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Here’s how ‘black gold’ is giving India’s farmers new hope and trying to save the planet

Here’s how ‘black gold’ is giving India’s farmers new hope and trying to save the planet

Tuesday August 27, 2013 , 4 min Read

Biochar offers new hope to farmers and the environment.
Biochar offers new hope to farmers and the environment.

The ancient Amazonians knew a thing or two on how to preserve soil fertility. Simply mixing their topsoil with a charcoal-like substance, helped maintain long-term fertility, for 100s of years. They had many names for this soil amendment substance and referred to it as ‘black gold’, ‘Terra Preta de Indios,’ and ‘dark earth’. This 2000-year phenomenon was studied by Wim Sombroek, a soil scientist in the 1950s, during his visit to Amazonia. Sombroek devoted his entire life to researching it, and even wrote a book in 1966, titled Amazon Soils. Thanks to his pioneering efforts, the world has rediscovered this ancient practice, and led to the creation of a similar substance called biochar.

Sagar Bhansali was working for Siemens in Dubai when he read about a biochar pilot project in the US that had scientists excited about its prospects in boosting soil fertility and reducing carbon emissions. Buoyed by what he discovered, he read and researched this new product more, and was soon obsessed with its application in India. Despite having no experience in agricultural sciences, based on just his gut, Bhansali, an MBA with an engineering background quit his job in Siemens in July last year. He spoke to his school friend Aaakash Agarwal about the project, Bhansali’s enthusiasm rubbed off on Agarwal, who immediately agreed to come on board. The two founded Anulekh Agrotech in August 2012 with the aim to manufacture biochar in India.

Bhansali compensated for his lack of agricultural acumen by engaging with Saibhaskar Reddy, a scientist who had done the first Biochar trials and testing in India, and made him part of the advisory board. He also telephoned Johannes Lehmann, the pioneering US-based scientist, who had first conducted these tests in the US, to get his opinion. Bhansali and his team test piloted the product on 25-30 demo plots. The initial challenge was to convince farmers, who were wary about doing something new, especially the small and marginal farmers. Farmers with medium-sized plots were keener, and took up Bhansali’s offer of using their product on one half of the field, while continuing with their regular practice on the other half.

The results have been very encouraging so far. “In the field trials we found that using our product leads to 25 percent less use of chemical and water, a 25 per cent increase in yield in the first year,” says Bhansali. This goes up by 50 to 100 percent in 2-3 years as more of the product is remains in the soil due to increased water retention. Bhansali also claims that the use of chemical and fertilizer requirement goes down by 50 per cent in 3-4 years as the soil becomes more fertile. “Biochar stays in soil for well over 100 years,” adds Bhansali.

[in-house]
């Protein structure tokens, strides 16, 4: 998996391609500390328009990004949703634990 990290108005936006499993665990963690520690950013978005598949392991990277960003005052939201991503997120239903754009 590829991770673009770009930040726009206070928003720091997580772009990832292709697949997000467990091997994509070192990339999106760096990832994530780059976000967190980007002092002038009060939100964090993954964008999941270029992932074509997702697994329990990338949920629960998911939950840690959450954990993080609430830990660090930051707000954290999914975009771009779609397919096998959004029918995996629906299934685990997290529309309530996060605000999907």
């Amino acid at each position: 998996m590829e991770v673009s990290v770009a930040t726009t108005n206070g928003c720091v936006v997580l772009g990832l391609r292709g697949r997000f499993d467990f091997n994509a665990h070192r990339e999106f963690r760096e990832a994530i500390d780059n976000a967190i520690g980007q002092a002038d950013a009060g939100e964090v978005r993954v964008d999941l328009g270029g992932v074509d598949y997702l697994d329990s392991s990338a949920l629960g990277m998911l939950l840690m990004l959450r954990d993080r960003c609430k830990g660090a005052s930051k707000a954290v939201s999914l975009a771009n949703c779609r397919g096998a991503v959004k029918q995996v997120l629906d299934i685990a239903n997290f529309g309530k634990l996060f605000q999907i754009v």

Based on their learning from the field they have come out with the first proprietary product called BIOSAT (Biochar based Organic Soil amendment technology) that is sold in bags of 50 kg each. Biochar is mixed with Anulekh’s secret sauce made up of different organic nutrients. Anulekh uses corn cobs and different kinds of woods to make this product. Biochar benefits both farmer and the environment by preserving soil fertility, trapping carbon emissions, and maintaining the strength of the topsoil.

The efficacy of biochar has been the subject of numerous research studies globally and the majority of the findings support the positive claims. Various research institutions like the International Biochar Initiative (IBI) and the British Biochar Foundation have been set up to support further studies on the subject. Anulekh has tied up with multiple research institutes and agricultural universities to conduct more field trails. Agricultural university Mahatma Phule Krishi Vidyapeeth, in Maharashtra is studying data from the field to independently verify Anulekh’s claims. The results are expected in the next month or two.

After starting product development last year, Anulekh had started distributing Western Maharashtra and Southern Gujarat and has signed up 7-8 dealers and hopes to end the year with 20 dealers. Currently, manufacturing is outsourced, but in the next 3-4 years, Bhansali plans to invest Rs 5-6 crore to set up their own unit. Having bootstrapped their startup so far, they are in advanced discussions with various angels and social impact funds, to raise $200-300,000 (approximately Rs 1.2 to Rs 1.8 crore). The money will be used to expand the team and set up an R&D centre.

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